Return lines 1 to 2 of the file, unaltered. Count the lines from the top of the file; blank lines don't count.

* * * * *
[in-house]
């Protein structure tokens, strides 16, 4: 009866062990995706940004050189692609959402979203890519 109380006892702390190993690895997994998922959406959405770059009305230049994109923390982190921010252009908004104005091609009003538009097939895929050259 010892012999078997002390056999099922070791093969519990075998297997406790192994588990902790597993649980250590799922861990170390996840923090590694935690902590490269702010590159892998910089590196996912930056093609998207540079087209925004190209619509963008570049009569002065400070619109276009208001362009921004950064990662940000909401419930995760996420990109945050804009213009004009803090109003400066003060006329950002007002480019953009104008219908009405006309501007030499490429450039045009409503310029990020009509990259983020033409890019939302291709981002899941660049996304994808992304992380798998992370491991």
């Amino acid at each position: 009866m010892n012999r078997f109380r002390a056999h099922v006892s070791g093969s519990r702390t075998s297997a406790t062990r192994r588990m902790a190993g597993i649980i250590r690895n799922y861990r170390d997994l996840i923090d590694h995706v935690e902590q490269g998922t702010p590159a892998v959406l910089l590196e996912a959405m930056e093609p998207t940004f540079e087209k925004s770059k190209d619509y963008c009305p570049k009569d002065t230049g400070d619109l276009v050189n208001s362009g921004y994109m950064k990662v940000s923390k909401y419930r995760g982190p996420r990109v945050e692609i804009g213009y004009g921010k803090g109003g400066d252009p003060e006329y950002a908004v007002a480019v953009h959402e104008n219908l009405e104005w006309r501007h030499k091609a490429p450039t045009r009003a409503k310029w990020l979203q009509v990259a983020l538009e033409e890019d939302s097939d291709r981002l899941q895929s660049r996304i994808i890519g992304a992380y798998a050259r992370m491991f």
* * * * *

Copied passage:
[in-house]
């Protein structure tokens, strides 16, 4: 009866062990995706940004050189692609959402979203890519 109380006892702390190993690895997994998922959406959405770059009305230049994109923390982190921010252009908004104005091609009003538009097939895929050259 010892012999078997002390056999099922070791093969519990075998297997406790192994588990902790597993649980250590799922861990170390996840923090590694935690902590490269702010590159892998910089590196996912930056093609998207540079087209925004190209619509963008570049009569002065400070619109276009208001362009921004950064990662940000909401419930995760996420990109945050804009213009004009803090109003400066003060006329950002007002480019953009104008219908009405006309501007030499490429450039045009409503310029990020009509990259983020033409890019939302291709981002899941660049996304994808992304992380798998992370491991």